World’s Best Dessert Wine with a Twinkie?

Described by 90-year-old wine legend Michael Broadbent as his first ever “top wine” and featured in the movie Kingsman: The Secret Service, 1937 Château d’Yquem is the world’s best dessert wine from arguably its best ever vintage. In Kingsman, Colin Firth’s character flippantly recommends to the villain played by Samuel L. Jackson that they pair “Twinkies with a 1937 Château d’Yquem”. Inspired by this exchange, I gave it a go:

Truth be told, I waited to introduce the Twinkie until there were only a few gulps of Yquem left. This is because the menu that preceded the pairing was nothing less than epic (see details below), lovingly prepared by my gastronaut friends Evan and Laura at their stunning Chelsea flat. At the table was one of America’s most generous and discerning wine collectors, who shares extraordinary wine as freely as a mother Robin doles out worms to her hatchlings. (In his company over the years, I have been fortunate to drink Yquem from 1995, 1989, 1988, 1983, and even an 1893). Of the hundreds of Yquem bottles he has tasted, his all-time favorite, he once told me, was the 1937.

So when I saw a 1937 Yquem come up at an auction last month, I pounced. This was perhaps the most illustrious single bottle I have ever invested in. Even as wine fraud becomes an ever greater concern, this particular bottle came from uncommonly clean hands — namely, those of collector Tawfiq Khoury, who is known to have purchased much of his legendary collection in the less counterfeit-happy times of 1970’s and 1980’s.

The ’37 Yquem did not disappoint. In fact, it was the most exquisite dessert wine ever to pass these lips. On first sniff, this dark-copper-colored exilir showed trademark Yquem scents of apricot and orange marmelade, joined by astonishingly delineated notes of coffee, brown sugar, and black tea. The wine also had a bracing freshness that reminded me of being on a ski slope, a compelling intensity that evoked cold air and pine needles. This minty vigor was countervailed by the taste, which was an instruction manual in unmitigated voluptuousness, extra-virgin smooth with a multifaceted finish that kept surprising the senses minutes after the wine was swallowed.  

  

THE MENU: Dom P, La T, Chateau Y, and a Twinkie

Fromage et Jambon.
Pierre Peters, Rose for Albane NV.
Dom Perignon 2002.
——
Hudson Valley Foie Gras with Figs.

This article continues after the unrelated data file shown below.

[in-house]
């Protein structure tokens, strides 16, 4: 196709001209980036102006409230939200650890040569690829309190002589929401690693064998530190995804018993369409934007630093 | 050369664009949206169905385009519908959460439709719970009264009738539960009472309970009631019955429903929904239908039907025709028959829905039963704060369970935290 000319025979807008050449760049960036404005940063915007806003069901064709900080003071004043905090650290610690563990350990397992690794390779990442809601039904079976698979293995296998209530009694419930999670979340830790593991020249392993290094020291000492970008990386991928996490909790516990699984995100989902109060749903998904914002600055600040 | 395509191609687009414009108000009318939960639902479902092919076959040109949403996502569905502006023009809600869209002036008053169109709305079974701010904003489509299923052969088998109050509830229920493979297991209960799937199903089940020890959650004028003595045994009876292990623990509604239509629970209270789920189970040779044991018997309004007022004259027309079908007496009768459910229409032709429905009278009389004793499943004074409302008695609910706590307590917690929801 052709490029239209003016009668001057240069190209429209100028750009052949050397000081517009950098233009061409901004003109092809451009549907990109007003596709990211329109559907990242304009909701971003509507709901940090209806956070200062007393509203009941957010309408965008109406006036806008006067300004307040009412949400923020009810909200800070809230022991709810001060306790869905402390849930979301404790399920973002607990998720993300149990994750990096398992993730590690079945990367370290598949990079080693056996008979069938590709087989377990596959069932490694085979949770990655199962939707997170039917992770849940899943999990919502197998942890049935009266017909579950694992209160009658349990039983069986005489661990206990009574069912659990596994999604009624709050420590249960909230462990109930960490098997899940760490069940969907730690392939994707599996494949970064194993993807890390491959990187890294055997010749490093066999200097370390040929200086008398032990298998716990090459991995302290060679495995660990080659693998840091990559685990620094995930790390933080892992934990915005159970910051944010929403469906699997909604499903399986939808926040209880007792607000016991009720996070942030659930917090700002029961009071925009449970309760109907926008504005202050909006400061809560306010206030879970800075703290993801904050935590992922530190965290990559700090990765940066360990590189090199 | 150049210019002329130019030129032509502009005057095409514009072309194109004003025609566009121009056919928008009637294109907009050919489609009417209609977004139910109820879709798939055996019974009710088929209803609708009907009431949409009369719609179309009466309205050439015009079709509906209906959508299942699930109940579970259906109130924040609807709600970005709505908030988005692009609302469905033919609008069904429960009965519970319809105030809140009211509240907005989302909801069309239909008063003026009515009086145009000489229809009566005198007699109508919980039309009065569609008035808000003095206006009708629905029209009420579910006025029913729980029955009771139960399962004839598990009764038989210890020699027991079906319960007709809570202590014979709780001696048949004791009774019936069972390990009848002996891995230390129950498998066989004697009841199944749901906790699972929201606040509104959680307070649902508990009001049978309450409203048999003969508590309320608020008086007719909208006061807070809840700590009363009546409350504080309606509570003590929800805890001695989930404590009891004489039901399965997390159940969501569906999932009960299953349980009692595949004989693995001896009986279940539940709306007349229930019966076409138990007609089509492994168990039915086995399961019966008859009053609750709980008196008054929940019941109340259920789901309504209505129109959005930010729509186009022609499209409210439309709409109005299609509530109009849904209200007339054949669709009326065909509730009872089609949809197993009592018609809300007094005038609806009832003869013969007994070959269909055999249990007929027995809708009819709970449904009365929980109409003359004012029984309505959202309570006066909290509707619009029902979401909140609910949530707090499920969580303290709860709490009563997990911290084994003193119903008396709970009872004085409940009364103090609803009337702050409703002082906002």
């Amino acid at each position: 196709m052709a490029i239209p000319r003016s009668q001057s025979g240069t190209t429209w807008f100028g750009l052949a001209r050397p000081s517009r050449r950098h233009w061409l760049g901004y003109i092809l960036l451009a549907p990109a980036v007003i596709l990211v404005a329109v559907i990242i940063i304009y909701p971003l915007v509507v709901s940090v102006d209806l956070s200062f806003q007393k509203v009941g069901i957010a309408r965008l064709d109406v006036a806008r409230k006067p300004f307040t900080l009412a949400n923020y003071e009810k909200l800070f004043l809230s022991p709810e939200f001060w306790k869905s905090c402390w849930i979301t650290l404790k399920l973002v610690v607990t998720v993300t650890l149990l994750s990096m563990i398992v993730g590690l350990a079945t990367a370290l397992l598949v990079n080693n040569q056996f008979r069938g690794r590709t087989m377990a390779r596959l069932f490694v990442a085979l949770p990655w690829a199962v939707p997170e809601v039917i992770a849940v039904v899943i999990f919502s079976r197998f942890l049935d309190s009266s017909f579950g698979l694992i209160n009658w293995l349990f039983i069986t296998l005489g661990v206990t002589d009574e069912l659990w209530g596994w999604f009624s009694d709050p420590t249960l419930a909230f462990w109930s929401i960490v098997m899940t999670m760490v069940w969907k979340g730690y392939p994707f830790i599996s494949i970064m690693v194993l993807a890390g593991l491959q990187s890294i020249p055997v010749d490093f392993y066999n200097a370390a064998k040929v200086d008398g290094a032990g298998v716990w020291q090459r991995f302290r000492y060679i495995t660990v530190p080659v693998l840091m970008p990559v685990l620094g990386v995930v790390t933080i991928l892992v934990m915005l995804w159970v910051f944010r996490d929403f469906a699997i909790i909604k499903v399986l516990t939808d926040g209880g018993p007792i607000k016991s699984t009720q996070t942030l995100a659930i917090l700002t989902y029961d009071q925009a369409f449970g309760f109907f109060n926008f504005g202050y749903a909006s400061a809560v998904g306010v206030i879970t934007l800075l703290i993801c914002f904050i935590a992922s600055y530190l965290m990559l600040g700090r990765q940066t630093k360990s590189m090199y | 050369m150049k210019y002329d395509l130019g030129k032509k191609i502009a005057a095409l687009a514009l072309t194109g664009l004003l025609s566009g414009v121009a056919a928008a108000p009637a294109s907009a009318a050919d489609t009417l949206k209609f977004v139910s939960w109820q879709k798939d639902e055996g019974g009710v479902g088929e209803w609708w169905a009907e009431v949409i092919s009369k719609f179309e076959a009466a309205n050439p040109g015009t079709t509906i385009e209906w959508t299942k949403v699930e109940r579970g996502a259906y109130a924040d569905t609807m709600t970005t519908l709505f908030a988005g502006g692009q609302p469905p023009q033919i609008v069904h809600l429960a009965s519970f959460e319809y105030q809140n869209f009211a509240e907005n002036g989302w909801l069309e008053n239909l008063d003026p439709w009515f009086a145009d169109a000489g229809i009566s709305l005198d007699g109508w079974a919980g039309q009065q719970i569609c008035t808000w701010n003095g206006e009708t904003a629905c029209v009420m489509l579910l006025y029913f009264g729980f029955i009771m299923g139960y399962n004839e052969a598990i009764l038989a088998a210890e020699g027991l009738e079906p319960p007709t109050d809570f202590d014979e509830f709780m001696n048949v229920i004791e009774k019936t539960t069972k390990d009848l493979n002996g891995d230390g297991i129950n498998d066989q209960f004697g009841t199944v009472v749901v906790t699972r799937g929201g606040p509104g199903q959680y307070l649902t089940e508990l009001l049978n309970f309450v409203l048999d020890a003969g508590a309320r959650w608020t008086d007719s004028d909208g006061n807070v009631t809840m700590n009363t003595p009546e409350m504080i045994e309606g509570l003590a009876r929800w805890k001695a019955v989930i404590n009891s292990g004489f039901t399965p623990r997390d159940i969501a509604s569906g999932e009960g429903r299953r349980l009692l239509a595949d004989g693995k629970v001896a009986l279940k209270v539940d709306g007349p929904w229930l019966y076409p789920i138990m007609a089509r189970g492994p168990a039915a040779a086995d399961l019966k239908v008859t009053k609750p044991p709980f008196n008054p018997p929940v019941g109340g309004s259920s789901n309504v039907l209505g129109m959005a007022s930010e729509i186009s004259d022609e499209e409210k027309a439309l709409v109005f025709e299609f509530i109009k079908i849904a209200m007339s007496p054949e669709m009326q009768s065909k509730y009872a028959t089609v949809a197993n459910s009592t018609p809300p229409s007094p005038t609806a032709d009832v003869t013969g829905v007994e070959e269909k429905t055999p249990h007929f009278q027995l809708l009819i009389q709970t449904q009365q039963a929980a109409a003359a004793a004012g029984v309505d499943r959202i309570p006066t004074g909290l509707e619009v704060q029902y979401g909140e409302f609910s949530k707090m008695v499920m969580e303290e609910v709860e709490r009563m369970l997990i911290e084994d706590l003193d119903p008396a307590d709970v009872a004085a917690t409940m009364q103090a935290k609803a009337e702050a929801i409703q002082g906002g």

Leflaive Batard Montrachet 2012.
——
Baby artichoke tartlet.
——
Sous vide Beef tenderloin with red wine sauce.
Cauliflower “mashed potatoes”.
Roasted sweet tomatoes.
Spinach Salad with chocolate tomatoes.
DRC La Tache 1996.
DRC La Tache 1959.
——
Baked Pears with honey and chocolate, yellow raspberries, and homemade marshmallows.
Chateau d’Yquem 1937.
Twinkie.

It’s Raining La Tâche: Five Vintages of DRC La Tache (i.e., Wine Porn Par Excellence)

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Last week in sunny Palo Alto, it was cloudy with a chance of rain. And rain it did, in the form of Domaine de la Romanée-Conti La Tache, with five vintages of impeccable provenance from a collector whose proclivity to sharing is unmatched. Let’s get to the report (cue 70’s porn music):

1990 La Tache: The nose was a heady mélange of ripe, sweet red fruit permeated with notes of mushrooms, truffles, and La Tache’s unmistakable perfume of Asian spices. The rich-but-not-heavy taste penetrated every pore and lingered forever on the kaleidoscopic finish; you don’t need wine expertise to sense how sexy and astonishingly intense this wine is. Having been fortunate to canoodle with the 1990 several times over the years, I found this to be its best, most expressive showing.

1996 La Tache: If the 1990 was a buxom Burgundy-born pin-up, then the 1996 was Tippi Hedren — elegance and mystery, with a smoldering sex appeal that shows itself only when it decides it is ready. After about a half hour in the glass, it opened up to reveal layers of red fruit, soy sauce, and mint joined by seductive, powdery tannins which coat the tongue like the finest velvet.

1999 La Tache: Although Burgundy specialists regard the 1999 as near “perfect”, this bottle was a bit more reserved than expected and its muscular tannins and tart acidity were a bit too insistent. But the makings are there for future greatness, with its foundation of ripe plum, spice, and that know-it-when-you-smell-it earthiness the French call sous bois (“under brush” or “forest floor”).

2001 La Tache: The great surprise of the night: undeniably gorgeous, with a perfume of rose petals and minerals, with every structural element — acidity, tannin, fruit concentration, and alcohol — in balletic equipoise. The 2001 demonstrates how a top winery can make a masterpiece even in a relatively disappointing vintage year.